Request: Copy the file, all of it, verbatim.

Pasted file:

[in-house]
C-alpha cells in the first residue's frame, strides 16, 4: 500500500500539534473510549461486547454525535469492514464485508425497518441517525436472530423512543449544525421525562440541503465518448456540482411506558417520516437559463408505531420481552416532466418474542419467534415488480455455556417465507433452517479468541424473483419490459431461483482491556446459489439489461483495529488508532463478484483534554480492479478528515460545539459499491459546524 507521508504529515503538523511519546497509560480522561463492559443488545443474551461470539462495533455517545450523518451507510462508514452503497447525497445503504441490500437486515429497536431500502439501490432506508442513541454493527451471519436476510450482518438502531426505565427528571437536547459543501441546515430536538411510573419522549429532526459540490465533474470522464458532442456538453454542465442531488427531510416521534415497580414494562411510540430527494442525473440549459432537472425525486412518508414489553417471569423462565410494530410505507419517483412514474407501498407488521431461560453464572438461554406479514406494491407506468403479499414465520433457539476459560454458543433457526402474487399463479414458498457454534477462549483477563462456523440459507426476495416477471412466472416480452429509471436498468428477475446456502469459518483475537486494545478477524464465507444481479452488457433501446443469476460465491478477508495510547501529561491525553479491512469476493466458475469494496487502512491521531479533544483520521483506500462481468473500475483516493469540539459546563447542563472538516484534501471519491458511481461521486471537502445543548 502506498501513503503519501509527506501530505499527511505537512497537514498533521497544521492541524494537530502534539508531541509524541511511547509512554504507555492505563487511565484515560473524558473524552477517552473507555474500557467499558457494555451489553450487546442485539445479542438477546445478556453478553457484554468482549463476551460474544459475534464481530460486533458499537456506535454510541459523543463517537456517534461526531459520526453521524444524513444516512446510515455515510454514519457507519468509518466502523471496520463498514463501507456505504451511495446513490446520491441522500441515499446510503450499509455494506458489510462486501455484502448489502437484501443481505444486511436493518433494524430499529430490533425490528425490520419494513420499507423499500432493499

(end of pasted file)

[in-house]
C-alpha cells in the first residue's frame, strides 16, 4: 500500500500539534473510549461486547454525535469492514464485508425497518441517525436472530423512543449544525421525562440541503465518448456540482411506558417520516437559463408505531420481552416532466418474542419467534415488480455455556417465507433452517479468541424473483419490459431461483482491556446459489439489461483495529488508532463478484483534554480492479478528515460545539459499491459546524 507521508504529515503538523511519546497509560480522561463492559443488545443474551461470539462495533455517545450523518451507510462508514452503497447525497445503504441490500437486515429497536431500502439501490432506508442513541454493527451471519436476510450482518438502531426505565427528571437536547459543501441546515430536538411510573419522549429532526459540490465533474470522464458532442456538453454542465442531488427531510416521534415497580414494562411510540430527494442525473440549459432537472425525486412518508414489553417471569423462565410494530410505507419517483412514474407501498407488521431461560453464572438461554406479514406494491407506468403479499414465520433457539476459560454458543433457526402474487399463479414458498457454534477462549483477563462456523440459507426476495416477471412466472416480452429509471436498468428477475446456502469459518483475537486494545478477524464465507444481479452488457433501446443469476460465491478477508495510547501529561491525553479491512469476493466458475469494496487502512491521531479533544483520521483506500462481468473500475483516493469540539459546563447542563472538516484534501471519491458511481461521486471537502445543548 502506498501513503503519501509527506501530505499527511505537512497537514498533521497544521492541524494537530502534539508531541509524541511511547509512554504507555492505563487511565484515560473524558473524552477517552473507555474500557467499558457494555451489553450487546442485539445479542438477546445478556453478553457484554468482549463476551460474544459475534464481530460486533458499537456506535454510541459523543463517537456517534461526531459520526453521524444524513444516512446510515455515510454514519457507519468509518466502523471496520463498514463501507456505504451511495446513490446520491441522500441515499446510503450499509455494506458489510462486501455484502448489502437484501443481505444486511436493518433494524430499529430490533425490528425490520419494513420499507423499500432493499